130 years ago the World’s first electric car was built by Victorian inventor in 1884 …
Thomas Parker: World’s first electric car – built by Victorian inventor in 1884. Thomas Parker is in the light suit in the front of the car.
First practical electric car, built by Thomas Parker in 1884.
Rechargeable batteries that provided a viable means for storing electricity on board a vehicle did not come into being until 1859, with the invention of the lead-acid battery by French physicist Gaston Planté.
Thomas Parker, responsible for innovations such as electrifying the London Underground, overhead tramways in Liverpool and Birmingham, built the first practical production electric car in London in 1884, using his own specially designed high-capacity rechargeable batteries. Parker’s long-held interest in the construction of more fuel-efficient vehicles led him to experiment with electric vehicles. He also may have been concerned about the malign effects smoke and pollution were having in London.
An alternative contender as the world’s first electric car was the German Flocken Elektrowagen, built in 1888.
Electric cars were reasonably popular in the late 19th century and early 20th century, when electricity was among the preferred methods for automobile propulsion, providing a level of comfort and ease of operation that could not be achieved by the gasoline cars of the time. Advances in internal combustion technology, especially the electric starter, soon lessened the relative advantages of the electric car. The greater range of gasoline cars, and their much quicker refueling times, encouraged a rapid expansion of petroleum infrastructure, which quickly proved decisive. The mass production of gasoline-powered vehicles, by companies such as the Ford Motor Company, reduced prices of gasoline-engined cars to less than half that of equivalent electric cars, and that inevitably led to a decline in the use of electric propulsion, effectively removing it from the automobile market by the early 1930s.
So what has changed? What makes the Tesla so different then the electric vehicles of the 1930’s and all the reasons that made them disappear. What has changed now in 2014 to make them survive? Do you think Tesla will pull this off 130 years after this invention came out?
Long Live Vacuum Tube Amps
Mar 17, 2014 by Lou Frenzel in Communiqué
Vacuum tube amplifiers just won’t go away. I am speaking more of audio vacuum tube amps than I am of microwave amps like magnetrons, klystrons, TWTs and the like. Most other audio gear is solid state so why are there still vacuum tube amps? My grandson asked me that recently and it was hard to explain this phenomenon. What I basically said is that vacuum tubes amps sound better than solid state amps, to some people. I had no way to follow up or demo this effect.
I have actually compared solid state audio power amps to the vacuum tube equivalents several times and using the same speakers. (It seems to me that the speakers would have more of an effect on the sound than the type of amplifier.) I could discern a difference between the two. I do not have the words to describe the difference. It is akin to comparing wines in a tasting. There are words for that but they are also vague and subjective to be sure. So it is with audio sounds. I have actually heard people say they can tell the difference between two different sets of speaker cables and connectors. I still don’t believe it.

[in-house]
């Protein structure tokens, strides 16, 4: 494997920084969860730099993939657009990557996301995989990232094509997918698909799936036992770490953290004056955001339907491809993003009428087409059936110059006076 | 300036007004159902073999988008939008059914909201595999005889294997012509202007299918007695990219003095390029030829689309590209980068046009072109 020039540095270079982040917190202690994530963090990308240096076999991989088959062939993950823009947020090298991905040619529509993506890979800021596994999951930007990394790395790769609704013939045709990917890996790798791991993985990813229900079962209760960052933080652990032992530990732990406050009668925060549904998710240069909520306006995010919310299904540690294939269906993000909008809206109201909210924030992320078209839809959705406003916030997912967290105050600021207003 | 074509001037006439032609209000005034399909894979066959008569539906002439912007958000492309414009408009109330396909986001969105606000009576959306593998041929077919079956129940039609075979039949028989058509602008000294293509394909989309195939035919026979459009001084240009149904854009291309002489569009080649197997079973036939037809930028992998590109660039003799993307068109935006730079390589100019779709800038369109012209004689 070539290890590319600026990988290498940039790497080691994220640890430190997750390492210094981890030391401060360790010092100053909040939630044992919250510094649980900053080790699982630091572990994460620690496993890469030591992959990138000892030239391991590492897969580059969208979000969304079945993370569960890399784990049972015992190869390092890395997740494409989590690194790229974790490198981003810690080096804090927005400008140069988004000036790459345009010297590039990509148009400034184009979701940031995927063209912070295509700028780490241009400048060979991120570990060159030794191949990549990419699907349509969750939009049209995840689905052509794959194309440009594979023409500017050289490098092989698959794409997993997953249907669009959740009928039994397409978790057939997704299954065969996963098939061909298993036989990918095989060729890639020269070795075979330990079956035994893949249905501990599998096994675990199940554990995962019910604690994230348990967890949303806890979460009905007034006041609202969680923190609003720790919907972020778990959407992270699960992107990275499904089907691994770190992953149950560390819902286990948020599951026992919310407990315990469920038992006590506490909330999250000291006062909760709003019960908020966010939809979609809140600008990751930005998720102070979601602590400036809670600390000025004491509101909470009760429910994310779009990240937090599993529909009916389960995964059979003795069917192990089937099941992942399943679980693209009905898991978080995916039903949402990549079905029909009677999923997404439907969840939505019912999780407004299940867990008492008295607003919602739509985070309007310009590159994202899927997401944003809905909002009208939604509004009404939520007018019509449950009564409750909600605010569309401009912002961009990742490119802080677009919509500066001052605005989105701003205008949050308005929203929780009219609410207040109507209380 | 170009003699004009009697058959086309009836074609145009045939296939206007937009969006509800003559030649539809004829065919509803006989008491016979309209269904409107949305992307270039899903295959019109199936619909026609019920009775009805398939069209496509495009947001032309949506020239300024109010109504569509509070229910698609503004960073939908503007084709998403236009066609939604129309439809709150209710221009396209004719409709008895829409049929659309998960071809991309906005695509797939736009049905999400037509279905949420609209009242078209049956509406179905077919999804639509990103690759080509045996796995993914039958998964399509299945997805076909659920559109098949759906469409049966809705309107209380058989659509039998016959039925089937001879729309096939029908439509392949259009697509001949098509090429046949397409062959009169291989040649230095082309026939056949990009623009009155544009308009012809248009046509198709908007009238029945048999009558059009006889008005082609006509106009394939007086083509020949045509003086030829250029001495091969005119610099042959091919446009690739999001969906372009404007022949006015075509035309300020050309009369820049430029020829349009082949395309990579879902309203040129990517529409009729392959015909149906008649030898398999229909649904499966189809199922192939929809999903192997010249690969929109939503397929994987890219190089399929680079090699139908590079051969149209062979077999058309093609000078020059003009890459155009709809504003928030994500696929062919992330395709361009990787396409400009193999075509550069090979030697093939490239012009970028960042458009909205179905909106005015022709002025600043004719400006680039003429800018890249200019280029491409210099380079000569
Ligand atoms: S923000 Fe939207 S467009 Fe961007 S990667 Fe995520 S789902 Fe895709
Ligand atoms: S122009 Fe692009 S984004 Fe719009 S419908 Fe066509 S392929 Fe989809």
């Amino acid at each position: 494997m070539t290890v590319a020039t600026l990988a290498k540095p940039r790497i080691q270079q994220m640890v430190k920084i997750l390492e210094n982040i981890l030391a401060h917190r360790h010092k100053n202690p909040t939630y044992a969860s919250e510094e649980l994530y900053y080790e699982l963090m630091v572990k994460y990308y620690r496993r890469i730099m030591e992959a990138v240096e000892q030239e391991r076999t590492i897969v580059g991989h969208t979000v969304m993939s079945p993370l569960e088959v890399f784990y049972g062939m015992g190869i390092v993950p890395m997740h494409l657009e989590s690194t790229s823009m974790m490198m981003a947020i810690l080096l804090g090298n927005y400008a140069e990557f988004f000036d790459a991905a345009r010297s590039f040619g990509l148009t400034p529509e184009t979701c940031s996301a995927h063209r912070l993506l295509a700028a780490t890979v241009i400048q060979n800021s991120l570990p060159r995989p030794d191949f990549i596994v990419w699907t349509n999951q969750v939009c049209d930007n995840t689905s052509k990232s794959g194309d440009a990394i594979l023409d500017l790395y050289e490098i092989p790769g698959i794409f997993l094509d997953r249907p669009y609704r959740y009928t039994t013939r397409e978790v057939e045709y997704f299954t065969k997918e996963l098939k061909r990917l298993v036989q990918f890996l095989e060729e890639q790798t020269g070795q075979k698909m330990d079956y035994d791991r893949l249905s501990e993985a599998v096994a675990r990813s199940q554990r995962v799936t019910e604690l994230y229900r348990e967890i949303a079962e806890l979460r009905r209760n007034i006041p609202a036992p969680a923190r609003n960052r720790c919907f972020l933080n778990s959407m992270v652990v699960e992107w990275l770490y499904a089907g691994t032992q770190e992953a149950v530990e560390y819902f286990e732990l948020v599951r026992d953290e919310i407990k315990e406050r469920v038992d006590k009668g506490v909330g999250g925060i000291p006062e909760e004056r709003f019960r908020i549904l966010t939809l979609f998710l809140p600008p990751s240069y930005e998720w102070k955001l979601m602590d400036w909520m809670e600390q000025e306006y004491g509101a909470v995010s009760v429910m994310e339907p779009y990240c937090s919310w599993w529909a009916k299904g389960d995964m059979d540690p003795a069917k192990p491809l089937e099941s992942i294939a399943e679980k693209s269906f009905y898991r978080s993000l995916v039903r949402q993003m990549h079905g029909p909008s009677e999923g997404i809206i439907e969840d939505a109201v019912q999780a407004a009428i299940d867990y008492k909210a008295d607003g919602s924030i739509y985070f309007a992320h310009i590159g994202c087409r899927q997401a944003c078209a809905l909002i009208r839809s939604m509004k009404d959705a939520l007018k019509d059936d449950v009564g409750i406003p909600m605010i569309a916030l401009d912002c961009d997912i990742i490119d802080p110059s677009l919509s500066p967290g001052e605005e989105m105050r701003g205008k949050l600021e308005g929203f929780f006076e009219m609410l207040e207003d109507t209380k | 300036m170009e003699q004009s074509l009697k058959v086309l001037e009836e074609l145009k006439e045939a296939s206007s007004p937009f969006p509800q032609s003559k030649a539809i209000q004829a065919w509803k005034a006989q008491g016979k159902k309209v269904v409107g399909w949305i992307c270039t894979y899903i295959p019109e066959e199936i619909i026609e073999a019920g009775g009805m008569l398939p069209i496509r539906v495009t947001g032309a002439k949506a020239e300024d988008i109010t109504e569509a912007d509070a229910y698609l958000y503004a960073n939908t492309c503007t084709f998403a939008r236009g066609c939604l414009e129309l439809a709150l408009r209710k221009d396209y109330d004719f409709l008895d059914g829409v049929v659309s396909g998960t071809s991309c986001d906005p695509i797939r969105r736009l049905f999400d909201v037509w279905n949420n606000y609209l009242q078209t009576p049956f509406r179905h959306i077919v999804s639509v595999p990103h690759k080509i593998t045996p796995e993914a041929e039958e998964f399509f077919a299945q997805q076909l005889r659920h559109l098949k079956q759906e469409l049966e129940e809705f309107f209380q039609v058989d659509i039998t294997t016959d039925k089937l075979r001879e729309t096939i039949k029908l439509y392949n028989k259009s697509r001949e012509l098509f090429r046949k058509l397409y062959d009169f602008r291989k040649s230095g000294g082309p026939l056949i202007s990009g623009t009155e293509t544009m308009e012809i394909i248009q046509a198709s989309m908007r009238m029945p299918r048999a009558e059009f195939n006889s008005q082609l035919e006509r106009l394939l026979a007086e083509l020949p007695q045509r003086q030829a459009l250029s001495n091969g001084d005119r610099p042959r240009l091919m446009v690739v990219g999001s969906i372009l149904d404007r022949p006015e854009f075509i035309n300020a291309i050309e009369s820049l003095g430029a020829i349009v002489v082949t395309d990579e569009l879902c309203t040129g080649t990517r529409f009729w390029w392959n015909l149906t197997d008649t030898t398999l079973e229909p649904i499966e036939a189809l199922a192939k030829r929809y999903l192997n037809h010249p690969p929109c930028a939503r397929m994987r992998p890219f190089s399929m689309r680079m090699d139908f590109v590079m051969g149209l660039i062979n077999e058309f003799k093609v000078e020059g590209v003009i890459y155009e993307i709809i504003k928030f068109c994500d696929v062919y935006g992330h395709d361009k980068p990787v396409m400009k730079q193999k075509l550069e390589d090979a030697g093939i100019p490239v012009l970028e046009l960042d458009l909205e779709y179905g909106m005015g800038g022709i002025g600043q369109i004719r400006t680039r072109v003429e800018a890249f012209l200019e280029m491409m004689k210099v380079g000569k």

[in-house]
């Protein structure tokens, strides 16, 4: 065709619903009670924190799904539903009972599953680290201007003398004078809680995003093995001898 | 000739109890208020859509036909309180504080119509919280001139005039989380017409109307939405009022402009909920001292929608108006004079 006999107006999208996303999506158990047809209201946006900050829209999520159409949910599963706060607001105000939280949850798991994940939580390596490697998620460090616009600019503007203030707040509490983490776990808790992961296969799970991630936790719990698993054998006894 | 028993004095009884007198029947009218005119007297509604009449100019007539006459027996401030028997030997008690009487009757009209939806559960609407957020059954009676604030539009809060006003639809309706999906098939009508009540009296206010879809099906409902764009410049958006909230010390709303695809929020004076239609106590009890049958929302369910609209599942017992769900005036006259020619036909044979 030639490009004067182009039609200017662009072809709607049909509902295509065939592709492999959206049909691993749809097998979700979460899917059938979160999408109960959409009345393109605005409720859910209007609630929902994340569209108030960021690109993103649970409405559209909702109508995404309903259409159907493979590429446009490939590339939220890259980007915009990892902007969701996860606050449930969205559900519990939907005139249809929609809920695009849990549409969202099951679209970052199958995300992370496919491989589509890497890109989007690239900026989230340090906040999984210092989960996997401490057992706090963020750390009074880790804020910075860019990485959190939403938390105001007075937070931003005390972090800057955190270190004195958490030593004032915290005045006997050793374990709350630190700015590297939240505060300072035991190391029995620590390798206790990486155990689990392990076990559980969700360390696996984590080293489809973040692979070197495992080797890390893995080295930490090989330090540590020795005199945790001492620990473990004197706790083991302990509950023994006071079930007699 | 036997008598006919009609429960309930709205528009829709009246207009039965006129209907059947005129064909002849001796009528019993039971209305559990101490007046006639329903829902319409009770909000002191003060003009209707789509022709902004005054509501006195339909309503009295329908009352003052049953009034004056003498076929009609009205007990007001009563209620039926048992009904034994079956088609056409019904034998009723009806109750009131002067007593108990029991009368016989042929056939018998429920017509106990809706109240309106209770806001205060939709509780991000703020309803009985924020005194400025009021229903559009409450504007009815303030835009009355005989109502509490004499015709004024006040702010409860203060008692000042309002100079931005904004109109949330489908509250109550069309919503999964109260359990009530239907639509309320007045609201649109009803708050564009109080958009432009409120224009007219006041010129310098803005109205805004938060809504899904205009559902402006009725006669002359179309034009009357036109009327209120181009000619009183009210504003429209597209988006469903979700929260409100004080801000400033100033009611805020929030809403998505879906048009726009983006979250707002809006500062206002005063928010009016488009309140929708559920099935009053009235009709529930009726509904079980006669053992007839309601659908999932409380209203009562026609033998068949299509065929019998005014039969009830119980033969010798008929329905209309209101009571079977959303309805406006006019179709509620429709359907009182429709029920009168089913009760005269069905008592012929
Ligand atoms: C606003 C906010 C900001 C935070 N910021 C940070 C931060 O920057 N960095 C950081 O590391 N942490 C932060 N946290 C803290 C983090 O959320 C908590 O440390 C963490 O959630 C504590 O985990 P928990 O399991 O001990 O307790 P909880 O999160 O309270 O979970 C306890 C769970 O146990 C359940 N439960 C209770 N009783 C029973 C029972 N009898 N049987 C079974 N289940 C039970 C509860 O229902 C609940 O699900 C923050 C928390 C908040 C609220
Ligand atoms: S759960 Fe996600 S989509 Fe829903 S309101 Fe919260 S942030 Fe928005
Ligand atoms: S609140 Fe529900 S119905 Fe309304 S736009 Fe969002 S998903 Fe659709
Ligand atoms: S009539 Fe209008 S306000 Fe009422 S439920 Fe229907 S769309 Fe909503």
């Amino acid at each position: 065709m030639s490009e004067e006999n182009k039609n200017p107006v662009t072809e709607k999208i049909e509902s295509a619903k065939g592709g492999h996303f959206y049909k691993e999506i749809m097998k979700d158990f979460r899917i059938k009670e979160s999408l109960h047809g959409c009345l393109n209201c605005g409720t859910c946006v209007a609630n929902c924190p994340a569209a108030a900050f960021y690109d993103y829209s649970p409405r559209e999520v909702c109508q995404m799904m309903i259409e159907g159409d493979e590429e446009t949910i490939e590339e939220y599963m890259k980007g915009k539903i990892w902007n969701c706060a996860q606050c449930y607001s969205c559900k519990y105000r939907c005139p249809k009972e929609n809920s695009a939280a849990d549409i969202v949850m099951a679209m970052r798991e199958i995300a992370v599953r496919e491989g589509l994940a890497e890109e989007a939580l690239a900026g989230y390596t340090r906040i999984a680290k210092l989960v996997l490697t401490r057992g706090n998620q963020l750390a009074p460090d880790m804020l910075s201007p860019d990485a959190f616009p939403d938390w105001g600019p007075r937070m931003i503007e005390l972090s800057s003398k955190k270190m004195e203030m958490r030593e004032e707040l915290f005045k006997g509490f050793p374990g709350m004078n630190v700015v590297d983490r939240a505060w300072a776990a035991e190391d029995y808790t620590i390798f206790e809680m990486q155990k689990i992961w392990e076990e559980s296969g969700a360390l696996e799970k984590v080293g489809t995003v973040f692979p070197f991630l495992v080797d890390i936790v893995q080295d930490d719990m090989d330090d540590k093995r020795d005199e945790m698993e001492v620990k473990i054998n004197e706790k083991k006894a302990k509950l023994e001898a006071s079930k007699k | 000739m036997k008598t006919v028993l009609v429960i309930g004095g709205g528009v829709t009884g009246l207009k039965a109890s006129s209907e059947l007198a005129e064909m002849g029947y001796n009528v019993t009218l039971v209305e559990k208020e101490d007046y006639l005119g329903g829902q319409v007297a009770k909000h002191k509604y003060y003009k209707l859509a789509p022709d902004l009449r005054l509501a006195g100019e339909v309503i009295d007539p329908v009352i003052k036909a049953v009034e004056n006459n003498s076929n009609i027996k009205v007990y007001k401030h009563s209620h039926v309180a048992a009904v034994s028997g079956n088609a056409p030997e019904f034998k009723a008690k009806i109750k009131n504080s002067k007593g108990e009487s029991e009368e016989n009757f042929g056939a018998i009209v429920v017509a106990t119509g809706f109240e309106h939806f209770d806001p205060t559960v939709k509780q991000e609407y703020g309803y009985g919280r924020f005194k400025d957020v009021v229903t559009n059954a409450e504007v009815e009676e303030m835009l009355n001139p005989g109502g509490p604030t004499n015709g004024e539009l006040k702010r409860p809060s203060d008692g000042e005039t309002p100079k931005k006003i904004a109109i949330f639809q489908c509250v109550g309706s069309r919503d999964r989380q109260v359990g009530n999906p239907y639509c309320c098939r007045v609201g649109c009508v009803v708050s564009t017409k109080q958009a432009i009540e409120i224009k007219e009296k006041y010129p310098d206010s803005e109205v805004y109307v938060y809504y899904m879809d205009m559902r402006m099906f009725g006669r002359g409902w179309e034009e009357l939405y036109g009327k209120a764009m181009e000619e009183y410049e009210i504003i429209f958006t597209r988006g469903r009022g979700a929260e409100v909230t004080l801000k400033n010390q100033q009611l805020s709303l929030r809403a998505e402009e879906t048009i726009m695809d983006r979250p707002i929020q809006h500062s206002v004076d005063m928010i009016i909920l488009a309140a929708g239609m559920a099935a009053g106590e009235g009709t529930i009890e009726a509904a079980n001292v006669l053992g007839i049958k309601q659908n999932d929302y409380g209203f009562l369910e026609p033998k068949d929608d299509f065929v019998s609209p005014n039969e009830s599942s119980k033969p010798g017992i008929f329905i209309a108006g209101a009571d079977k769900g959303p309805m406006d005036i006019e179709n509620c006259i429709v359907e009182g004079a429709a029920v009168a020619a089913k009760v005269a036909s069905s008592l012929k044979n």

So are vacuum tubes amps better? I’m not sure. They do still sound very good and for me it also depends on the music being played. Guitar players almost universally favor vacuum tube amplifiers. There are certainly enough vacuum tube audio power amp manufacturers to support the niche. I ran across one called Frenzel Tube Amps in Texas. No relation to me. These guys build custom amps for audio systems and musicians. And there are a dozen or so other tube amp companies. Amazing.
Not only that, I recently discovered a new book Building Valve Amplifiers, 2nd edition by Morgan Jones. It is a highly detailed book on the actual design and construction of tube amplifiers. Published by Newnes/Elsevier, the book covers planning, metalworking, wiring and testing. A real nitty gritty book for hobbyists and serious manufacturers. For example, the book details things like how to orient audio and power transformers to avoid problems of magnetic flux leakage from affecting other transformers or the tubes themselves. The test section is excellent. You may even learn where to find a loctal socket for a 7N7.
Incidentally the book is a companion to the book Valve Amplifiers, 4th edition also by Morgan Jones and published by Newnes/Elsevier. This is a serious design book with details on audio circuit design, equations and related topics. A 4th edition means that the book has been around for a while and is being updated and there is a real market for it.
Anyway, I no long have any tubes or tube equipment around. Very early in my career I worked as an engineer in industrial electronics and I recall that I could make almost anything I needed with a 12AU7, 12AX7 and/or a relay. The early germanium PNP 2N1305s did not cut it. Those days are gone for good. And even my ham gear is solid state although one can still buy RF power amps with multiple kinds of vacuum tubes. It is hard to beat them for power RF in the HF range. LDMOS amps are available too but more expensive. And I suspect we will see some GaN ham power amps at modest prices in the near future. But I am not betting on the demise of the vacuum tube.